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December 15, 2005

Hey, horse! Look! Water here!

In a post to the Association Renewal blog on Tuesday, Jeff De Cagna asked:

What will it take for you and other leaders in your organization to shift their mindsets from the association as the locus of value creation to the context in which value is created by others? ... How will you challenge your association's leaders (as well as yourself) to embrace the paradox of taking greater responsibility for driving more work from the edges of the organization that is beyond the leaders' control?

This is a major challenge for me. Not the "shifting mindsets" part. I'm already there. It's the "responsibility" part.

We give our members many opportunities to participate in content development, but they don't do it -- not as much as I'd like them to, anyway. How much energy do I expend trying to get members to participate, and at the expense of which other important program(s)? As they say, you can lead a horse to water, but...

I often wonder how many members have the time, desire and/or professional confidence to be active, meaningful contributors to their field. There are opposing trends in play. Yes, there is a trend towards the decentralization of knowledge creation, but there is also a more well-established trend towards a lack of time or desire to (be defined by and) participate in one's profession. Is a large body of dispersed knowledge generators really possible for all industries and professions?

It will be interesting to observe these opposing trends as they continue evolving, and to see which associations and industries will benefit from "decentralized content generation" and which ones will suffer from "disengagement."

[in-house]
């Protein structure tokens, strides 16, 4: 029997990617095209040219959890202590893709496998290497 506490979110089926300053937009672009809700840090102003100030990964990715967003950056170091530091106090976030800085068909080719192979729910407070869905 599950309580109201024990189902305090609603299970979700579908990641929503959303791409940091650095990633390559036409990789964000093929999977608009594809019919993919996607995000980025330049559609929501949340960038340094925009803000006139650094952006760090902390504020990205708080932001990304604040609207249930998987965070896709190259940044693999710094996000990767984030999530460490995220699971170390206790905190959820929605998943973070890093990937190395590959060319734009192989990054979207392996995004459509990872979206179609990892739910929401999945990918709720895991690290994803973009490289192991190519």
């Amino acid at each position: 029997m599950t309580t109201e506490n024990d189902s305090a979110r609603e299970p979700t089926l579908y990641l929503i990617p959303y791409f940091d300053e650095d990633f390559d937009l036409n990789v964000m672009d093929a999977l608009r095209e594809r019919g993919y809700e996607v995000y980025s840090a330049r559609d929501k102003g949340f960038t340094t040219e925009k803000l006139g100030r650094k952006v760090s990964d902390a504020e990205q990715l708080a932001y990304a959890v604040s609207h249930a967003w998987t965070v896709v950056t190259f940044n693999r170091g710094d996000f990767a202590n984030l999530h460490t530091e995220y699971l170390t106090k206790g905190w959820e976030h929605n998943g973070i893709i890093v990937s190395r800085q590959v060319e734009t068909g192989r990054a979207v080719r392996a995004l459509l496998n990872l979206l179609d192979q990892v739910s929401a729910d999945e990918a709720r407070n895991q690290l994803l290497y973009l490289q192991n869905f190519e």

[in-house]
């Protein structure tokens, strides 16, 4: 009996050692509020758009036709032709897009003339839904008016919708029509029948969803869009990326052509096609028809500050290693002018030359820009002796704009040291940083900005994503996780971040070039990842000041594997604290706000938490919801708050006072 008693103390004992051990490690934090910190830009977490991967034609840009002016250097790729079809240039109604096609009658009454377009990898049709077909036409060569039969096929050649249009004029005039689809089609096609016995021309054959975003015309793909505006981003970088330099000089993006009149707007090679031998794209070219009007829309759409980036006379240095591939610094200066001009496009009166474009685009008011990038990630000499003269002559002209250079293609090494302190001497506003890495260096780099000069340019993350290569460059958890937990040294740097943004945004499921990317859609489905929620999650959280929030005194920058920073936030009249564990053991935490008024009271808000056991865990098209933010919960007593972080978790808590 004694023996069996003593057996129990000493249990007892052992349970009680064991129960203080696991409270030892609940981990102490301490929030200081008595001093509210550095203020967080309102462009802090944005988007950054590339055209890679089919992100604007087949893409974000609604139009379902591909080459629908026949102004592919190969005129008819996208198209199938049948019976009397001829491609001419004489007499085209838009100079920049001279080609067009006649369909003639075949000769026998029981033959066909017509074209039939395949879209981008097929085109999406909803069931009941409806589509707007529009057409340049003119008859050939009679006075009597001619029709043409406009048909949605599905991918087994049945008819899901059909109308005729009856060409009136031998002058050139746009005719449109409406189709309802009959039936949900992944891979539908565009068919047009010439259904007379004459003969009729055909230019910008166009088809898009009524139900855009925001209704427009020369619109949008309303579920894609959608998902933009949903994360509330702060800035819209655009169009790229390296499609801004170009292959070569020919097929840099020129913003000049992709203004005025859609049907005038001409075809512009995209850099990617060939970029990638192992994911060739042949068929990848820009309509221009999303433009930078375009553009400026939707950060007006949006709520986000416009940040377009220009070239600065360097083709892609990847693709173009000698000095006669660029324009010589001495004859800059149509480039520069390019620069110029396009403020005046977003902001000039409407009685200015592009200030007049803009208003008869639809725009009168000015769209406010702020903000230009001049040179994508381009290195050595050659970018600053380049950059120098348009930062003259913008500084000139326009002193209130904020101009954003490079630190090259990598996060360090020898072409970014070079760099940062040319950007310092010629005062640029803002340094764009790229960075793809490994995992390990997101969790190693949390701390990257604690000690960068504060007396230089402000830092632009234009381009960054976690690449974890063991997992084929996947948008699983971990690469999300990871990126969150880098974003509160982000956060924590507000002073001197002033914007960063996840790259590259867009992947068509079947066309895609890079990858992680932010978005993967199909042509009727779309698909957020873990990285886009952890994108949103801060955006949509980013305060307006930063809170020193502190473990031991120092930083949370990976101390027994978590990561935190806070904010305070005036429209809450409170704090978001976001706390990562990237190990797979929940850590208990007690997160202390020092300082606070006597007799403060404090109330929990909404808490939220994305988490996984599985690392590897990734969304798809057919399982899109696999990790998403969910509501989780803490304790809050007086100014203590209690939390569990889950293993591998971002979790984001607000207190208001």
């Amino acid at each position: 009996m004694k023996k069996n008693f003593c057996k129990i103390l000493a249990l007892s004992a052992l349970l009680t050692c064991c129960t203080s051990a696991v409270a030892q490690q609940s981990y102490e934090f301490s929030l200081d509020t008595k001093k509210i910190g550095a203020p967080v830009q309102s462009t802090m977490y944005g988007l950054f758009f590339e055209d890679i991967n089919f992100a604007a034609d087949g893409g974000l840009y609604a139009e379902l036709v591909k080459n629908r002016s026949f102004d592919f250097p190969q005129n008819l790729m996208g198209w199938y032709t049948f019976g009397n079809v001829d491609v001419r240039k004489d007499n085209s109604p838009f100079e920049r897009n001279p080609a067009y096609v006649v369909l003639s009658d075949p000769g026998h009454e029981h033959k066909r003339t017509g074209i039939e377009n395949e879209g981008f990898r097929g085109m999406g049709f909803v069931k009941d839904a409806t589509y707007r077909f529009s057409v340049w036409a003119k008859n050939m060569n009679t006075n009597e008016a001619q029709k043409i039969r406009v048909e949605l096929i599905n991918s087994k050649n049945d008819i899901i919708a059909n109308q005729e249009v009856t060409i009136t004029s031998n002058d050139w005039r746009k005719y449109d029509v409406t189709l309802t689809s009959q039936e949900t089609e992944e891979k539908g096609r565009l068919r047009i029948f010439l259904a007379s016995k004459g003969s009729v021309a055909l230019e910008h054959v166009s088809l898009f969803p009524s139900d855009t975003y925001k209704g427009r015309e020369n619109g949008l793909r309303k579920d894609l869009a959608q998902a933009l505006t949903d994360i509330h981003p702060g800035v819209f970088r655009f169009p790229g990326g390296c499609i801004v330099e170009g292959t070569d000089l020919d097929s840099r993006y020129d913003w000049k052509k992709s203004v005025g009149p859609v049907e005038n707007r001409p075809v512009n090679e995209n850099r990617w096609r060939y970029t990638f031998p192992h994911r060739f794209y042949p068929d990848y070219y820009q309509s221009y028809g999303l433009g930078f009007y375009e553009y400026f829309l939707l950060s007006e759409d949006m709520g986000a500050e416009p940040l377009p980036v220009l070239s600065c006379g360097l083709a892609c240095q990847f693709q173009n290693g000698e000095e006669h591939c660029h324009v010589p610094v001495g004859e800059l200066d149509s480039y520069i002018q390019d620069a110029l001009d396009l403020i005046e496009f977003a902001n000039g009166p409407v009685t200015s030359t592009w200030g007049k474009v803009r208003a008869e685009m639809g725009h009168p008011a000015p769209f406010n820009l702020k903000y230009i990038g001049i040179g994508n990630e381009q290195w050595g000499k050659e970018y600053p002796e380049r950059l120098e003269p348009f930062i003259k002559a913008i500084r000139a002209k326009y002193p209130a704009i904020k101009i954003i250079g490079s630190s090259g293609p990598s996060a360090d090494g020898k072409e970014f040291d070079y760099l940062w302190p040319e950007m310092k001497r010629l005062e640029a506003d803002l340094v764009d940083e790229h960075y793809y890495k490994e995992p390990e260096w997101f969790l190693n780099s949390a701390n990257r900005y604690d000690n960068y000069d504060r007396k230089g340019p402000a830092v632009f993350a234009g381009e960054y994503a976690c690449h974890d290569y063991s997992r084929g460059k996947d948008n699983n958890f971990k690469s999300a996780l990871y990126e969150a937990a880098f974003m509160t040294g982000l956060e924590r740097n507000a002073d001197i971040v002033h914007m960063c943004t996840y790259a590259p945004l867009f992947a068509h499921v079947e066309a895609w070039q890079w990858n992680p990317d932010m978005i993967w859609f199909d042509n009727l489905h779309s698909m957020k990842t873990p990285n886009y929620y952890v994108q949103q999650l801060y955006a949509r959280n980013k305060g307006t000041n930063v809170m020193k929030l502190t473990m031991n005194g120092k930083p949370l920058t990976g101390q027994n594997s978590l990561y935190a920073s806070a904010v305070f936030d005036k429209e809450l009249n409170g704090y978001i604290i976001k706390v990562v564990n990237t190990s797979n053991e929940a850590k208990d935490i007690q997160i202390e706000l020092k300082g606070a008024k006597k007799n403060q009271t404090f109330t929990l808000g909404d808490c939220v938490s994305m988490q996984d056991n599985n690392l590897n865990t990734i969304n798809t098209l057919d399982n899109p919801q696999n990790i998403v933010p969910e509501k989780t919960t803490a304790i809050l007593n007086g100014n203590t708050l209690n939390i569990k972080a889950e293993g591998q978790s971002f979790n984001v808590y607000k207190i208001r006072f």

I wonder which trend is most affecting the association management profession? Judging from the association blogoclump activity*, I'd have to say disengagement. For now, anyway.

* This isn't a critique of the current clumpers, but of the small number of voices in the clump.


Nick said...

Okay, I have an opinion (I know, scary). I agree with you Ben in that it is often extremely hard to get volunteers to do stuff, or sometimes to find them in the first place.

I'm listening to the MP3 today, and the thing that is striking is the resistance you get IN PRACTICE from implementing this kind of technology. For example, I've got a project group going right now, and people aren't signing up to use the wiki. So I have to work the phones to make a wiki happen.

They are also discussing how the leaders obviously have to at least be on board before any change can occur. That is true, and unfortunately, hard to make happen.

Ben said...

Yeah, and what COULD you be doing if you weren't dragging your kicking and screaming members into the wiki? How important is the "fringe content" compared to other priorities, like implementing a membership retention campaign?

Sue Pelletier said...

I think a lot of times, members just don't get asked, personally, to volunteer. I'm not talking about a form that lists everything anyone might want to help out with, but a personal invitation to join in an effort that might appeal to someone specifically.

My recent experience: I just joined a professional organization this spring. My chapter started up a blog, and of course I was all over that and corresponded with the person who runs the blog. She saw from my blog that I'm involved in the meetings business, so she asked me to join the local chapter's board to help get more attendance at its meetings. Perfect fit, how could I say no? But I never would have thought to ask or join on my own. This Appaloosa needed to be led to just the right water hole.

The question of how much is it worth it to get to know that much about your members so you can get personalize invitations to something a particular member can't say no to really should be: How much is it worth to have engaged, psyched up members?